52nd Annual American Dairy Association North East Butter Sculpture Unveiled: Nourishing Our Future

SYRACUSE, N.Y. –”Nourishing Our Future” is the theme of the 52nd Annual American Dairy Association North East Butter Sculpture. Despite the cancellation of the New York State Fair, the iconic 800-pound butter sculpture was brought to life on the New York State Fairgrounds and unveiled virtually today. The sculpture pays tribute to those who ensure our children are nourished and learning – whether in school or at home – including dairy farmers, school nutrition staff, teachers and parents.

The two-sided, butter masterpiece depicts a dairy farmer providing milk – to a child learning from home with his mother and “virtual” teacher, present in the laptop screen – to a child learning in school, with a school nutrition worker delivering a meal tray to the classroom. Both settings illustrate the vital contributions and commitment to “nourishing our future,” wherever children learn by dairy farmers and school nutrition teams. 

“Despite uncertain times, you can rest assured that dairy farmers will continue to do what we have always done, 365 days a year – care for our cows and produce milk and dairy products to feed our communities,” said Lisa Porter of Porterdale Farms in Adams Center, N.Y. “Children need nourishment to thrive in the classroom and beyond, and dairy farmers have long been advocates for school meal programs that increase student access to nutritious foods.”

“It is so great that we were able to continue the longtime tradition of the Butter Sculpture and honor New York’s dairy industry in this special way,” said Richard A. Ball, New York State Department of Agriculture and Markets’ Commissioner. “This year’s sculpture fittingly recognizes all of our food responders, from our dairy farmers to our school food workers, who work hard every day, despite these challenging times, to ensure that our students are being provided nutritious, healthy food.”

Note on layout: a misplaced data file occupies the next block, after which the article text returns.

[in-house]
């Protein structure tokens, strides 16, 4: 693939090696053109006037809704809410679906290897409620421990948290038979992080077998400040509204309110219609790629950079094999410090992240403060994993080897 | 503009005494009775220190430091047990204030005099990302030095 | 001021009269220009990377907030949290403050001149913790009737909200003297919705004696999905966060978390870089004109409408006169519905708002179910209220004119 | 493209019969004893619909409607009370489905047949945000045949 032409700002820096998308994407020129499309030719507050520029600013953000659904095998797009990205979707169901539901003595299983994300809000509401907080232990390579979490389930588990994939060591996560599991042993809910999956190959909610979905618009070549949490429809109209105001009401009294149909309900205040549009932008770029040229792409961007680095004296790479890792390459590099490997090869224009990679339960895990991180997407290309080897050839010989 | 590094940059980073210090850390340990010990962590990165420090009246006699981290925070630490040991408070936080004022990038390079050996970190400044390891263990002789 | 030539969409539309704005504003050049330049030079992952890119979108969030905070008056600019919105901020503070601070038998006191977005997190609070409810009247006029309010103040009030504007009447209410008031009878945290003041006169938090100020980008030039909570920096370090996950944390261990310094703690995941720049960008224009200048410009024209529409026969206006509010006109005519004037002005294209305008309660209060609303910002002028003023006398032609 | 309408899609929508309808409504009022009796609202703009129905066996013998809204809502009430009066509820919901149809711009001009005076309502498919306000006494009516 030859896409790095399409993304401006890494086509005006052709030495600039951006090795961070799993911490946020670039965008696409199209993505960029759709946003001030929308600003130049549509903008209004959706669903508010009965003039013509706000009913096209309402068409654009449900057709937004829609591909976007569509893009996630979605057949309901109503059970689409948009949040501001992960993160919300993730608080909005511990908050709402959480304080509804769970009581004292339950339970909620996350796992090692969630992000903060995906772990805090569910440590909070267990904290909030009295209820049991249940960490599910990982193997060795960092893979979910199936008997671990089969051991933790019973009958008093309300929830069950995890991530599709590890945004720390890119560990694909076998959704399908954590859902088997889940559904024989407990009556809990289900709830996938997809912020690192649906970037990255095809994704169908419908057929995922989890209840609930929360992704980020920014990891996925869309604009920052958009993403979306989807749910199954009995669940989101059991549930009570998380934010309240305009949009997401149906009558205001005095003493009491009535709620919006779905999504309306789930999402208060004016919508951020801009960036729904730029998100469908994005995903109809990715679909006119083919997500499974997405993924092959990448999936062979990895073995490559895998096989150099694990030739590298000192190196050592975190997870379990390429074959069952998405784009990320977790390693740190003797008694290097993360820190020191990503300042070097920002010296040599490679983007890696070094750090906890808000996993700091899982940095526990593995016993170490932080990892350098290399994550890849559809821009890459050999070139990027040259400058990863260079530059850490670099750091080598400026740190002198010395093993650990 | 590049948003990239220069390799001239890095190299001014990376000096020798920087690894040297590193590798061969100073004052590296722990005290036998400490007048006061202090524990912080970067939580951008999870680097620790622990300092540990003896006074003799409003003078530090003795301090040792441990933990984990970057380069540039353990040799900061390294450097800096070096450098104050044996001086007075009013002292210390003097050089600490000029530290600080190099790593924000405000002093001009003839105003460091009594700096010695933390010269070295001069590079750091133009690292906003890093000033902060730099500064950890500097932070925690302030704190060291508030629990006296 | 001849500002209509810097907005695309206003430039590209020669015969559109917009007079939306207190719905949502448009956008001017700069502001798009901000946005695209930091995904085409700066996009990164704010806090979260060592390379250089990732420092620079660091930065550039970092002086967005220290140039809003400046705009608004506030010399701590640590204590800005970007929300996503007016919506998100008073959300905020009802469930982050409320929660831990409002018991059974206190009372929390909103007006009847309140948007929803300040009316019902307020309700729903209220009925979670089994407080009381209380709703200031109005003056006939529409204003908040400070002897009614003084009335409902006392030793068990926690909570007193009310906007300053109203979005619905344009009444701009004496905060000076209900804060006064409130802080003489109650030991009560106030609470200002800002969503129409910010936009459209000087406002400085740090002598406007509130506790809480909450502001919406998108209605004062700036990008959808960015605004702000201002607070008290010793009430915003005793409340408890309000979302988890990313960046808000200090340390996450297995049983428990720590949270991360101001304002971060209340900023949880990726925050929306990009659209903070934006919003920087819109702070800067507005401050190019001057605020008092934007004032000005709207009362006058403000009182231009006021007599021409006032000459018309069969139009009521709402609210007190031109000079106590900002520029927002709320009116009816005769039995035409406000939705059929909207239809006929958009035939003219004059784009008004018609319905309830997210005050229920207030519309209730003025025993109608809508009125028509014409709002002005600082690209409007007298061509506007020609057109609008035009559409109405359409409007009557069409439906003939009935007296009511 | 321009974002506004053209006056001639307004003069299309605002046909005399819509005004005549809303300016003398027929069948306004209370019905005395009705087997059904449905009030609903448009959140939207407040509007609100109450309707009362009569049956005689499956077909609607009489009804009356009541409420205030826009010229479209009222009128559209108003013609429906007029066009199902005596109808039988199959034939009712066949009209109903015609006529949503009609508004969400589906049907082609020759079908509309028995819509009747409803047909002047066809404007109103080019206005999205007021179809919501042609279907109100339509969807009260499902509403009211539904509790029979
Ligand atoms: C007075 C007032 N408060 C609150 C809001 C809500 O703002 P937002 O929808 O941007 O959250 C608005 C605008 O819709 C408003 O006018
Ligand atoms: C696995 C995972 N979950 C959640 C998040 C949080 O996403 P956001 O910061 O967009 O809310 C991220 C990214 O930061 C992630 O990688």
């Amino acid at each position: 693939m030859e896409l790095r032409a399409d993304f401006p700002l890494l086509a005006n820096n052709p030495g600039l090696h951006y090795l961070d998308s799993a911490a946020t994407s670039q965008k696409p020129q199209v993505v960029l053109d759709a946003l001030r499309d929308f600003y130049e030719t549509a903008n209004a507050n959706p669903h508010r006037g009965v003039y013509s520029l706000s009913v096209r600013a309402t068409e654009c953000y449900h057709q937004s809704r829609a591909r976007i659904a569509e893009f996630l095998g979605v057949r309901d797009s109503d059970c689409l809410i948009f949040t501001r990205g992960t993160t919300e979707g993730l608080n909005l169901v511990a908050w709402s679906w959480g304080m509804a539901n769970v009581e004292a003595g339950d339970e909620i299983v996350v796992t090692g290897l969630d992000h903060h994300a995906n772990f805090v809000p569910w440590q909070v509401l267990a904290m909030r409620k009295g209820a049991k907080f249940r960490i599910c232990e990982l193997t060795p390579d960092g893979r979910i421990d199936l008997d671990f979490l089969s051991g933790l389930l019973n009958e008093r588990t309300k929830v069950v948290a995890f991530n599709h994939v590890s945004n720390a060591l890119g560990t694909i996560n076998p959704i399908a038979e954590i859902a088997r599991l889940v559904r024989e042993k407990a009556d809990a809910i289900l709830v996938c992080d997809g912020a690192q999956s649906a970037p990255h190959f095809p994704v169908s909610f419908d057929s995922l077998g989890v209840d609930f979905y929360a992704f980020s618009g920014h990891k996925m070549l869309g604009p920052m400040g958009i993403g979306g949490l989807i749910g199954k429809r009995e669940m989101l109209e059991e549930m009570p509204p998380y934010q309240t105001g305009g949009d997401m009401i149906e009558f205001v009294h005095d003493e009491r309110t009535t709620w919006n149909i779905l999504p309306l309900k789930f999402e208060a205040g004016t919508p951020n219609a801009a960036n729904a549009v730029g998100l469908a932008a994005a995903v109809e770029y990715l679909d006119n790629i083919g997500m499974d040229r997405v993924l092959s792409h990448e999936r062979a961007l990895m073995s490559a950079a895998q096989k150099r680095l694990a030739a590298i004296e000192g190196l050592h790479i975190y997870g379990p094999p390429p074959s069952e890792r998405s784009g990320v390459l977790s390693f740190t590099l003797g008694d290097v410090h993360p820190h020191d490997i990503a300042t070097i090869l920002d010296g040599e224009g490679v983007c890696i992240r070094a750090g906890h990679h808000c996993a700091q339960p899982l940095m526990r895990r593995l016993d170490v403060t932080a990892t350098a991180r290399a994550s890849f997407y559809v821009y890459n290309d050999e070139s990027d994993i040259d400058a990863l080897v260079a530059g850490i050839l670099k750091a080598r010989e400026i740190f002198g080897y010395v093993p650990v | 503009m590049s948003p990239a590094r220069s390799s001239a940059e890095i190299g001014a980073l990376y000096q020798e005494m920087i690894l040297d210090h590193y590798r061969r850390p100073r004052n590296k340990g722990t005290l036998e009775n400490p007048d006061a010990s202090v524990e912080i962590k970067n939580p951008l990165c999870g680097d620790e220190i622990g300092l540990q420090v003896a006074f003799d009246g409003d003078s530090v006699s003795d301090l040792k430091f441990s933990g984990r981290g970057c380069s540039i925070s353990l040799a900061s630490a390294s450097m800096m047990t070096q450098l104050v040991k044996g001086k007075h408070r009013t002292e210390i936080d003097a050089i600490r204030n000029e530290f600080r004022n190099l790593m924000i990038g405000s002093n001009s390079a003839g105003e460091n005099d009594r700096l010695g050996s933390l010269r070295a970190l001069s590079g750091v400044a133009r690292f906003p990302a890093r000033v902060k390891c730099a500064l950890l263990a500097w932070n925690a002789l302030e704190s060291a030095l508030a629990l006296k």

“We are very happy to know that the tradition of the Butter Sculpture will go on this year,” said State Fair Director Troy Waffner. “Our dairy farmers have shown during this pandemic that they provide an essential service and I believe this sculpture is also a tribute to them and their heroic efforts to keep New Yorkers healthy.”

The Sculpture was constructed over a 10-day period by artists Jim Victor and Marie Pelton of Conshohocken, Pa., using more than 800 pounds of “scrap butter” – butter from damaged packaging or similar circumstances that make it unsuitable for sale and consumption – from O-AT-KA Milk Products in Western New York. This is the 18th consecutive year Victor and Pelton have created the Butter Sculpture at the New York State Fair.

The butter sculpture can be viewed on the American Dairy Association North East Facebook page.

After the sculpture is deconstructed, the “scrap butter” will be transported to Noblehurst Farms in Linwood, N.Y., where it will be responsibly recycled in a methane digester and converted into renewable energy.

Four-lucky-fair-fans won the opportunity to “attend” the virtual unveiling through American Dairy Association North East’s #VirtuallyButterTogether Instagram Contest by posting photos of themselves enjoying dairy. Winners were represented by life-size cardboard cutouts appearing around the Butter Sculpture. The winners also received free pizza for a year and a Chromebook. Congratulations to: Ryan Del Franco, Brooklyn; Kathryn Gozigian, Syracuse; Jennifer Groth, Camillus; and Angela Noreau, Chase Mills.

Additionally, the Great New York State Fair’s Butter “Sculpture at Home Contest” runs through September 4. To enter, participants will make a sculpture using up to five pounds of butter and submit a picture of it at the contest site on the Fair’s Facebook page. The grand prize winner will receive a Lifetime Admission Medal to the Fair.

Photo caption: From left to right: New York State Dairy Princess Natalie Vernon; dairy farmer Lisa Porter of Porterdale Farms, Adams Center, N.Y.; and Commissioner of Agriculture for New York State Department of Agriculture and Markets Richard Ball.